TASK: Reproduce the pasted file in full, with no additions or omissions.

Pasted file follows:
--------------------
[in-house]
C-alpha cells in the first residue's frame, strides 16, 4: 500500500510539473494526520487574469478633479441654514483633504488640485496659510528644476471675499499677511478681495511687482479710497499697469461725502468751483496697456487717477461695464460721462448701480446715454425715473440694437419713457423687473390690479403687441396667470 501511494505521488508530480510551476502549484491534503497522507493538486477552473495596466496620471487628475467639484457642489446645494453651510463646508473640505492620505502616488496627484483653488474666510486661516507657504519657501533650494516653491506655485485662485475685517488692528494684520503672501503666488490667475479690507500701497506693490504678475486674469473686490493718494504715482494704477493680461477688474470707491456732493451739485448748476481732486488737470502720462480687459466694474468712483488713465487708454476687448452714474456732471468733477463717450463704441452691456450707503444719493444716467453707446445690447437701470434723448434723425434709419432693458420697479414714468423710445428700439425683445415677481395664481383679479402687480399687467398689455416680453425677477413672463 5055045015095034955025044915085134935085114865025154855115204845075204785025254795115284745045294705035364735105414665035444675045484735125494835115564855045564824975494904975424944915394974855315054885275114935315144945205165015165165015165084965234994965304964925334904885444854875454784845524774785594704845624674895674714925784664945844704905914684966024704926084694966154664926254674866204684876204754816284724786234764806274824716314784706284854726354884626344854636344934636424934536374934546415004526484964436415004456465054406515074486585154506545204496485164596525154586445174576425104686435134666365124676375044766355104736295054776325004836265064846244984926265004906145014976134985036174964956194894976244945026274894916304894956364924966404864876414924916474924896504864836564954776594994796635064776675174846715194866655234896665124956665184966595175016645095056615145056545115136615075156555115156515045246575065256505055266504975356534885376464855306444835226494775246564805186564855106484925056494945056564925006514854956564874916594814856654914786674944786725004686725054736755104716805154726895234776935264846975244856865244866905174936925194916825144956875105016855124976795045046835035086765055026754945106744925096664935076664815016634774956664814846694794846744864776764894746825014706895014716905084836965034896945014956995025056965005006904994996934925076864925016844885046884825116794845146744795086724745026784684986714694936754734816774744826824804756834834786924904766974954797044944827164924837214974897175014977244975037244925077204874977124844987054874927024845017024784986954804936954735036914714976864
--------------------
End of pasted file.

[in-house]
C-alpha cells in the first residue's frame, strides 16, 4: 500500500510539473494526520487574469478633479441654514483633504488640485496659510528644476471675499499677511478681495511687482479710497499697469461725502468751483496697456487717477461695464460721462448701480446715454425715473440694437419713457423687473390690479403687441396667470 501511494505521488508530480510551476502549484491534503497522507493538486477552473495596466496620471487628475467639484457642489446645494453651510463646508473640505492620505502616488496627484483653488474666510486661516507657504519657501533650494516653491506655485485662485475685517488692528494684520503672501503666488490667475479690507500701497506693490504678475486674469473686490493718494504715482494704477493680461477688474470707491456732493451739485448748476481732486488737470502720462480687459466694474468712483488713465487708454476687448452714474456732471468733477463717450463704441452691456450707503444719493444716467453707446445690447437701470434723448434723425434709419432693458420697479414714468423710445428700439425683445415677481395664481383679479402687480399687467398689455416680453425677477413672463 5055045015095034955025044915085134935085114865025154855115204845075204785025254795115284745045294705035364735105414665035444675045484735125494835115564855045564824975494904975424944915394974855315054885275114935315144945205165015165165015165084965234994965304964925334904885444854875454784845524774785594704845624674895674714925784664945844704905914684966024704926084694966154664926254674866204684876204754816284724786234764806274824716314784706284854726354884626344854636344934636424934536374934546415004526484964436415004456465054406515074486585154506545204496485164596525154586445174576425104686435134666365124676375044766355104736295054776325004836265064846244984926265004906145014976134985036174964956194894976244945026274894916304894956364924966404864876414924916474924896504864836564954776594994796635064776675174846715194866655234896665124956665184966595175016645095056615145056545115136615075156555115156515045246575065256505055266504975356534885376464855306444835226494775246564805186564855106484925056494945056564925006514854956564874916594814856654914786674944786725004686725054736755104716805154726895234776935264846975244856865244866905174936925194916825144956875105016855124976795045046835035086765055026754945106744925096664935076664815016634774956664814846694794846744864776764894746825014706895014716905084836965034896945014956995025056965005006904994996934925076864925016844885046884825116794845146744795086724745026784684986714694936754734816774744826824804756834834786924904766974954797044944827164924837214974897175014977244975037244925077204874977124844987054874927024845017024784986954804936954735036914714976864